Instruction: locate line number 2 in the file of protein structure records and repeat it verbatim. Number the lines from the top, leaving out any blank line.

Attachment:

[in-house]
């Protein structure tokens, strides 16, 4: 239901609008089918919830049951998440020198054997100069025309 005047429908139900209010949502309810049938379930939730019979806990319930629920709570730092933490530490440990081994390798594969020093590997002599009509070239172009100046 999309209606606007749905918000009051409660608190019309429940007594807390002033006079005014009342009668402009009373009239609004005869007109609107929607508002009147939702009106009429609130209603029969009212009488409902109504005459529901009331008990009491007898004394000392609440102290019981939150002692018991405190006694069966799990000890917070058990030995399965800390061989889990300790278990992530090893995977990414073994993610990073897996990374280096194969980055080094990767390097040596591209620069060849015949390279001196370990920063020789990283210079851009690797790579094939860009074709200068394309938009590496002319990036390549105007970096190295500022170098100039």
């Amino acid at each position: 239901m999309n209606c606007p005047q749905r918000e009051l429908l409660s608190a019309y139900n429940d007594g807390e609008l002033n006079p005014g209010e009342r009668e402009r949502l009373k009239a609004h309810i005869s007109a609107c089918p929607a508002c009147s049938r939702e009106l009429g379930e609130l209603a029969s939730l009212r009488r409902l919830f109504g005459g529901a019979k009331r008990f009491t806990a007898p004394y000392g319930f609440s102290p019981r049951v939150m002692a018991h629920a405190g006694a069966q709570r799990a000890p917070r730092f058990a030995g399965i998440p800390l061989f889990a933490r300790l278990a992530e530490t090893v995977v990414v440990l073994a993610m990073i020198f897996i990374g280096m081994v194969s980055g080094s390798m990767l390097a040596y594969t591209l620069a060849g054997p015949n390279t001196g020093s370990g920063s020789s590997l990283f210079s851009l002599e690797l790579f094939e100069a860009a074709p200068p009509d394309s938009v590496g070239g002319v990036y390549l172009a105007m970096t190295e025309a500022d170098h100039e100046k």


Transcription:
């Protein structure tokens, strides 16, 4: 239901609008089918919830049951998440020198054997100069025309 005047429908139900209010949502309810049938379930939730019979806990319930629920709570730092933490530490440990081994390798594969020093590997002599009509070239172009100046 999309209606606007749905918000009051409660608190019309429940007594807390002033006079005014009342009668402009009373009239609004005869007109609107929607508002009147939702009106009429609130209603029969009212009488409902109504005459529901009331008990009491007898004394000392609440102290019981939150002692018991405190006694069966799990000890917070058990030995399965800390061989889990300790278990992530090893995977990414073994993610990073897996990374280096194969980055080094990767390097040596591209620069060849015949390279001196370990920063020789990283210079851009690797790579094939860009074709200068394309938009590496002319990036390549105007970096190295500022170098100039």